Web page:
While Việt Nam’s Finance Ministry writes a proposal to tax second homes, the Việt Nam News asked our readers to share their thoughts on a potential multiple-home tax. Here are some of the responses:
Nguyễn Thanh Hà, Vietnamese lawyer, Hà Nội
As far as I know, many countries tax multiple-house owners in order to develop a transparent real estate market, avoid speculation and ensure equality of access to the housing market.
These countries encourage people to own a home, but they impose extra taxes on the second and subsequent houses. As a lawyer, I think that Việt Nam should implement this kind of tax for a few reasons. First, Việt Nam has a large population and limited land area. Second, real estate speculation is popular in big cities, and it pushes up housing price and makes it difficult for many people, especially low-income residents to buy or rent houses.
The Finance Ministry’s proposal has stirred public debate. The controversy is understandable, because the ministry has yet to announce the details. Real estate businesses want fewer taxes: lower taxes inspire homebuyers. Those who have not owned a house will applaud the new proposed tax in hopes that housing prices will be more affordable for them.
Therefore, it is surely necessary that the Finance Ministry carefully study Việt Nam’s situation and predict possible impacts of the tax.
If the new tax is approved, I think that Government should hold off implementing it until 2020, so people and businesses have time to prepare and understand it. The tax should be on the third houses and any subsequent ones and on luxurious housing.
Nguyễn Thúy Nga, Vietnamese post-graduate in UK
Living in the UK, I was curious how homeowners are taxed here. I want to share what I found: buying property or land, homebuyers in UK pay a stamp duty land tax. Main homes are taxed if the purchase price is over £125,000, and the amount paid is assessed on a tiered scale.
Any second homes – a holiday let, a property bought as an investment or a property purchased for another family member – attract a higher rate. Homeowners pay the duty on any property costing £40,000 or more. For each tier, one pays a rate three percentage points higher than the tier below.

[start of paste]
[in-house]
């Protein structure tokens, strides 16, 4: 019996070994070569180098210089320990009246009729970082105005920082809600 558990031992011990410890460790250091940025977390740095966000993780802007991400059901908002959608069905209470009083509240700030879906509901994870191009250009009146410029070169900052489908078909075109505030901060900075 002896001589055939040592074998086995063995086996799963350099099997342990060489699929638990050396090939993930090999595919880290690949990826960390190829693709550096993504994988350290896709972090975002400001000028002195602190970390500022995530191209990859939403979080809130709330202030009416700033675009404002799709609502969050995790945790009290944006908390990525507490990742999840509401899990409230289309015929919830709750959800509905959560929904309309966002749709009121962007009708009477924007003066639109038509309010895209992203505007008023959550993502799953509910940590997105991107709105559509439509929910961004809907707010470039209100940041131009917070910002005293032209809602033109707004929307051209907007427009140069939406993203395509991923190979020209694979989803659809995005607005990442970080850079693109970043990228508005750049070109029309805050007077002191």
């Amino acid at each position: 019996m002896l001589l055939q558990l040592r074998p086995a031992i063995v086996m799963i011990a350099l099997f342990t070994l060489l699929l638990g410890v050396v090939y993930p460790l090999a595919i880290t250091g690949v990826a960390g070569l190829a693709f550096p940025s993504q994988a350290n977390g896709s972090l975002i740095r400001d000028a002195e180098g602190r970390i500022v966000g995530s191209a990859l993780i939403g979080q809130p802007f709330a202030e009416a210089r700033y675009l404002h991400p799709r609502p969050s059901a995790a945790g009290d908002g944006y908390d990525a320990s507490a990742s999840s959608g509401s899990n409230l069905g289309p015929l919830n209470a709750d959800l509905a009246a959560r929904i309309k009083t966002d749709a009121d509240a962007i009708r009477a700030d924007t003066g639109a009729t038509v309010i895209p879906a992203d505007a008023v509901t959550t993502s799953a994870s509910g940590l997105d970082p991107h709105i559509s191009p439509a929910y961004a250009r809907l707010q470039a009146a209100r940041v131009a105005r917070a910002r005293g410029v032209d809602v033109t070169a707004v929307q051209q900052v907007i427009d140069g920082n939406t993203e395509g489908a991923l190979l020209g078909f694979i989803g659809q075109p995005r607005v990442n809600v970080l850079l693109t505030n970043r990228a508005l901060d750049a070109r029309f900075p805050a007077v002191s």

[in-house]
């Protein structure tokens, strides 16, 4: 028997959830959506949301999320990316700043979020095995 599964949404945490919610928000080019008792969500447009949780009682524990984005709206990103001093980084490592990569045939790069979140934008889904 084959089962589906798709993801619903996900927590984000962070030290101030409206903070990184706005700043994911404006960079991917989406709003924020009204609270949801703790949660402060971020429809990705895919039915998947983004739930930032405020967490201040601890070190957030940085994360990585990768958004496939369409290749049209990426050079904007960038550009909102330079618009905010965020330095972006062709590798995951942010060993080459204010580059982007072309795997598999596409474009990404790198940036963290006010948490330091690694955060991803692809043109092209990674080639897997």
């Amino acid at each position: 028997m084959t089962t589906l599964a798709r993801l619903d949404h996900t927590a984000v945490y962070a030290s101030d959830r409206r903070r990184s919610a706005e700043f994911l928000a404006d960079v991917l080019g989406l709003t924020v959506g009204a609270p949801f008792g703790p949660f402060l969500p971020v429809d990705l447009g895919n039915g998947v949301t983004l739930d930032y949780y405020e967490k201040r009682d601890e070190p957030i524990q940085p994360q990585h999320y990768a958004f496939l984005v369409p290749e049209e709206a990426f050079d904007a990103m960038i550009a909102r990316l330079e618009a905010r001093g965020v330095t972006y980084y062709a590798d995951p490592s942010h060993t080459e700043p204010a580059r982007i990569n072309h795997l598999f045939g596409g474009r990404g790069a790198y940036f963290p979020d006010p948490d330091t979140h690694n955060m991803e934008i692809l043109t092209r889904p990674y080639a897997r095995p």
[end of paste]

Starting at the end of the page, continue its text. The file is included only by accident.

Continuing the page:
I myself think that this approach to second home taxation is reasonable, as it ensures the principle that the richer you are, the more taxes you pay. It helps ensure social equality. More importantly, it’s the value of the house that needs to be taken into account, not solely the number of houses you own. I hope Việt Nam’s Finance Ministry considers this and draws a similar reasonable tax.
Phạm Tiến Dũng, Vietnamese in Germany
In Germany, people who own more than one house are taxed. In my opinion, the tax is good and works regardless of location.
For example, in big city with big housing demand, the tax could help solve the problem of some persons having many houses while others don’t have stable accommodation.
However, the tax also reveals some disadvantages. In Berlin, the profits that come from renting a house are small compared to the cost of building and taxation. People build extra houses for rent, and it takes them a long period of time to get back their investment. Ultimately, if multiple-house owners have to pay extra tax, fewer will be interested in building houses for rent.
Subsequently, a decrease in the number of rental options creates difficulties for low-income earners. In another case, if the landlord increases rent because he or she has to pay more taxes, tenants end up paying more. So, who is actually taxed?
If Việt Nam wants to tax multiple-house owners and redirect tax revenue to developing new low-cost apartment buildings for low-income earners, I think it’s OK. — VNS